Half a century has passed, but the memory still burns in the minds of those who were in Winfield during the spring of 1950. It was April 16, 1950, and Richardson Hall was on fire.
This majestic four-columned structure, far more than simply an office or class building, was the stones-and-mortar heart of Southwestern College. And as they watched the accumulated memories of the college’s first half century flamboyantly crumbling to ash, those students, faculty, staff, and townspeople gathered on the 77 steps must have had a single thought in their minds:
Could Southwestern survive?
Although by far the most spectacular, the Richardson fire was only one of three crises during a 10-month span from September 1949 to June 1950. The first two involved the unexpected and concurrent loss of the school’s two principal buildings, leaving it practically without classrooms or administrative offices. This loss, in turn, gave rise to the third crisis, an attempt to eliminate Southwestern by merging it out of existence.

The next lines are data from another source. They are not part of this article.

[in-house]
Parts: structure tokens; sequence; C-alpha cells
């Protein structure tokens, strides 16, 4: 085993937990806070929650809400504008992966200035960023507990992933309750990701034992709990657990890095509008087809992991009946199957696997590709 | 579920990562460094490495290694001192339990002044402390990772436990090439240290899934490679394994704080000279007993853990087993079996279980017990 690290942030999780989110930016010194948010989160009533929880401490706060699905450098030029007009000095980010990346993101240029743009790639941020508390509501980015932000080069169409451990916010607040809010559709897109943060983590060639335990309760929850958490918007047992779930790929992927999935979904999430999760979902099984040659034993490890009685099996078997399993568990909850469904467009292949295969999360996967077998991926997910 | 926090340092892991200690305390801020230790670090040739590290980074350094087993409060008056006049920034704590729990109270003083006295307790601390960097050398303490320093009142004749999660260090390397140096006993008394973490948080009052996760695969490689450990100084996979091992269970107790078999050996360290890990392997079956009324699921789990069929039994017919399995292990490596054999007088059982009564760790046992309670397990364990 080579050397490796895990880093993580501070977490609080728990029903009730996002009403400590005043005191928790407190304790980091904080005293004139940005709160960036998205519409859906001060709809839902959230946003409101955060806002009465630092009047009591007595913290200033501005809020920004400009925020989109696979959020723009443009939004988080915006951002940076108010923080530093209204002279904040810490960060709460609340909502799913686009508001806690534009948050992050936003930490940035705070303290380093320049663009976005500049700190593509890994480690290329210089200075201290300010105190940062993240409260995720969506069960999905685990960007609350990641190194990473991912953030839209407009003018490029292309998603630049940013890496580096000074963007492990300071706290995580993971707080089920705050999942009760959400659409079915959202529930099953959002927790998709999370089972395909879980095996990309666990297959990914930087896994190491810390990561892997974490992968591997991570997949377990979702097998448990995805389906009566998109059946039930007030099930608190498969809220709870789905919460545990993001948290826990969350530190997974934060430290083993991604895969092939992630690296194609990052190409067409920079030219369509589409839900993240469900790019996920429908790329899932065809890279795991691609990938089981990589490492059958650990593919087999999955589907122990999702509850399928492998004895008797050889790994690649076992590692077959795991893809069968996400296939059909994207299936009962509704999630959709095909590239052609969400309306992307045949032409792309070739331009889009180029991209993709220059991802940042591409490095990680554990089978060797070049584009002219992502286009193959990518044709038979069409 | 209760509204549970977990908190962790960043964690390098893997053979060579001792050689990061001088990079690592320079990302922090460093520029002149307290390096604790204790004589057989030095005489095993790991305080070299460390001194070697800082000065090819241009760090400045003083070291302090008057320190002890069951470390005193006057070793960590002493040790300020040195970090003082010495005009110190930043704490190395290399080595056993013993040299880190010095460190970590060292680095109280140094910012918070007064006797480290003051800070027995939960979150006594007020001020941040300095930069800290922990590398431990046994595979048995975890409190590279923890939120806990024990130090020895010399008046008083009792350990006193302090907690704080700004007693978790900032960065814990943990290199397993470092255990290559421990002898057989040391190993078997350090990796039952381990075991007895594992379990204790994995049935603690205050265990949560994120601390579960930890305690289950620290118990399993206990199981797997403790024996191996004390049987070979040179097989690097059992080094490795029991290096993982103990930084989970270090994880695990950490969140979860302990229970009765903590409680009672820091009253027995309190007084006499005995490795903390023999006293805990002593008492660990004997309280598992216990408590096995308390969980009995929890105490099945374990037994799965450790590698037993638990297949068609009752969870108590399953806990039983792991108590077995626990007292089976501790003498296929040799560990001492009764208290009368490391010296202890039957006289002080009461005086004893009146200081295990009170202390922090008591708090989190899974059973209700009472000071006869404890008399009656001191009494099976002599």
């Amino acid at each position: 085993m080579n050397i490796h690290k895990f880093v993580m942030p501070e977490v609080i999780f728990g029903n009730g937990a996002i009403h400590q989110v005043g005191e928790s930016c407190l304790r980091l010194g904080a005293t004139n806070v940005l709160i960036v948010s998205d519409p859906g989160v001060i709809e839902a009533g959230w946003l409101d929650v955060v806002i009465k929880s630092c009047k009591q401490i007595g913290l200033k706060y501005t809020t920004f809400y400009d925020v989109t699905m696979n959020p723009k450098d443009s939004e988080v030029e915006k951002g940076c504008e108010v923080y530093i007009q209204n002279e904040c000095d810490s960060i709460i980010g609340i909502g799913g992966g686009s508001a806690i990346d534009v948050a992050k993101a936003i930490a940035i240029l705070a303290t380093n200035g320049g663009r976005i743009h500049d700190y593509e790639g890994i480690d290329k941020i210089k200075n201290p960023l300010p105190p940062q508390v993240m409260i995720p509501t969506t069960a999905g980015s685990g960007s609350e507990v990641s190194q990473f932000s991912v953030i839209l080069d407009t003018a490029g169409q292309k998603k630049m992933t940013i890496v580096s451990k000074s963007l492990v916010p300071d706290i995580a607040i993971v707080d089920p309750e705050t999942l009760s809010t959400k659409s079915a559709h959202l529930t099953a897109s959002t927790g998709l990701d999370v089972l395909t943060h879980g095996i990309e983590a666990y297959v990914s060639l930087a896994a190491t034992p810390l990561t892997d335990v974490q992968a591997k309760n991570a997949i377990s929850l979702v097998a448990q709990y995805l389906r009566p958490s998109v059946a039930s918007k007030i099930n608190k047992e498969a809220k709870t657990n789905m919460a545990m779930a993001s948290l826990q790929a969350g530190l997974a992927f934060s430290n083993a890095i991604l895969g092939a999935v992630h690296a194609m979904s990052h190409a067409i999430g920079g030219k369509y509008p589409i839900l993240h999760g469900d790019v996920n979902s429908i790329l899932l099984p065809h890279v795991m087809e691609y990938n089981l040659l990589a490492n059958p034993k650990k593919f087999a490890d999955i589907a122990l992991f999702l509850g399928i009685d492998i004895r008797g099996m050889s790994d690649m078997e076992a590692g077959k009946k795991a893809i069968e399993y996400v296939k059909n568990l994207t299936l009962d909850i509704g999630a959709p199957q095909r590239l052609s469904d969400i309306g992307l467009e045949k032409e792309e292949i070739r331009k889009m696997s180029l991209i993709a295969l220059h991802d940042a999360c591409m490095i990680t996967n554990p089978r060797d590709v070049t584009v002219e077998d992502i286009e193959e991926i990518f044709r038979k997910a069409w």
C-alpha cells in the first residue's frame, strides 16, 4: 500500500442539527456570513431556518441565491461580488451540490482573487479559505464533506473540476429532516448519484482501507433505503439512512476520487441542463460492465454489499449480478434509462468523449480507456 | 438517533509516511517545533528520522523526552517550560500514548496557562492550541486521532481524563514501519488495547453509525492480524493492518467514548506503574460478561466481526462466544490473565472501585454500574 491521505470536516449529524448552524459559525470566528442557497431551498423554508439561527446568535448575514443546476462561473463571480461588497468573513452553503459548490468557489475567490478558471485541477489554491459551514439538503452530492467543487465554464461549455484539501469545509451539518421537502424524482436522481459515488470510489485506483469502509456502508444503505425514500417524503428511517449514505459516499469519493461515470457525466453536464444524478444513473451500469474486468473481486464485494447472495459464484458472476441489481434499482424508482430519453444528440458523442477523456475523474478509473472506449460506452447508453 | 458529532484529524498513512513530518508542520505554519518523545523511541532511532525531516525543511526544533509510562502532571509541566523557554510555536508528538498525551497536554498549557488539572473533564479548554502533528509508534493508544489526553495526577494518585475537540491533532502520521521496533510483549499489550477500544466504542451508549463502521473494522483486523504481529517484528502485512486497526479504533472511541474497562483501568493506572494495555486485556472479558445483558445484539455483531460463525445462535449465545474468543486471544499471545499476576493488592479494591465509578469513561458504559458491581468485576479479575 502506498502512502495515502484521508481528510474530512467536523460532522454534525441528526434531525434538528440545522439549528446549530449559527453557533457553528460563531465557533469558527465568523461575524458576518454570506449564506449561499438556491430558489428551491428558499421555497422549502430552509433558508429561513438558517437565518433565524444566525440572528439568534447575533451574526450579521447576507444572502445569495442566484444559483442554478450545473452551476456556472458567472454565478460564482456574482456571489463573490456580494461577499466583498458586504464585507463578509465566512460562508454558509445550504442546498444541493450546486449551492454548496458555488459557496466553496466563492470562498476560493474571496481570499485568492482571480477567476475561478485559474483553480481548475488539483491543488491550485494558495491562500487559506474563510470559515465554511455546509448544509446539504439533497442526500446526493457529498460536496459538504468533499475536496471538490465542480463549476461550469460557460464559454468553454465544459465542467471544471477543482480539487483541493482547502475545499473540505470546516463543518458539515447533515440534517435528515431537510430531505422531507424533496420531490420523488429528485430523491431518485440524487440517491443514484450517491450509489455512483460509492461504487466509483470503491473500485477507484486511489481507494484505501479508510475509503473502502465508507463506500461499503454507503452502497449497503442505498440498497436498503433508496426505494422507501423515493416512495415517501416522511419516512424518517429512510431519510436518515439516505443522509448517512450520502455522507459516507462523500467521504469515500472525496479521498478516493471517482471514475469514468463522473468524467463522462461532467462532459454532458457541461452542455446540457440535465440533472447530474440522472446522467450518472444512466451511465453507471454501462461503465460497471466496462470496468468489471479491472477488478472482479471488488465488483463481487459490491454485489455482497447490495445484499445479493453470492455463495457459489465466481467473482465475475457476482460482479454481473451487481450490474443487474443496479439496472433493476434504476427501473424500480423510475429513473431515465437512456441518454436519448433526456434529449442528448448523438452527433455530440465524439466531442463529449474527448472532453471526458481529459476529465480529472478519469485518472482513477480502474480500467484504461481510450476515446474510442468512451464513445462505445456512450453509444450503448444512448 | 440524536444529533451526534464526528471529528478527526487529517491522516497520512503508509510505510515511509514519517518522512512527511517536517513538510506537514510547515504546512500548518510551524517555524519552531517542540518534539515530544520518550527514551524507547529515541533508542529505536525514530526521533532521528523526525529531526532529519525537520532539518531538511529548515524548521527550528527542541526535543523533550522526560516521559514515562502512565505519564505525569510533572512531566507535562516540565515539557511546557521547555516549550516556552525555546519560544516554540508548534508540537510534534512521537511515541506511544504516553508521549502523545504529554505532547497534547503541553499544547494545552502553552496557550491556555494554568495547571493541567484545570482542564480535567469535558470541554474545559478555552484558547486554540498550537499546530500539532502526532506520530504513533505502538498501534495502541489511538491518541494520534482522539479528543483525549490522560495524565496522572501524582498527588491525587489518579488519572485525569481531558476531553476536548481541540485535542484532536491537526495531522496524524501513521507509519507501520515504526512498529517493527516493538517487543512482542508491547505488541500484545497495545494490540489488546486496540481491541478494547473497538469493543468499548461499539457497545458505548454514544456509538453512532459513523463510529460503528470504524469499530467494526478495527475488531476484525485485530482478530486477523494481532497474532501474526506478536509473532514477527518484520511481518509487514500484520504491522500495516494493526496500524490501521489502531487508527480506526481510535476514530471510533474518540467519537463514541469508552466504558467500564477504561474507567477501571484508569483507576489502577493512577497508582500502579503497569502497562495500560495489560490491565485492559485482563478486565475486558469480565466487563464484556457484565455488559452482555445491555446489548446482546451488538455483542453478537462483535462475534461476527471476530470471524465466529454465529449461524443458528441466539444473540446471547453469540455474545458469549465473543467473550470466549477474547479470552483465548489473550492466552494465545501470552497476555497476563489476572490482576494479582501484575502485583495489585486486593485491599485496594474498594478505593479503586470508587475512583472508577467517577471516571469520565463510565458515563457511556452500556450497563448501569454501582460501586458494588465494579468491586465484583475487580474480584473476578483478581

But during the next three years, the college’s alumni, leadership, and friends rallied under the strong leadership of an exceptional president, Alvin Murray. The Richardson Fire, like the burning of prairie stubble, spurred the college to renew itself as an institution that was stronger, more vital, and more focused than ever.
It was the fire that refueled us.
For more information
Southwestern College Office of Communications
100 College Street, Winfield, KS 67156
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This page was constructed by Terry Quiett. Questions, comments, and possible additions or omissions should be addressed to the Center for Academic Technology.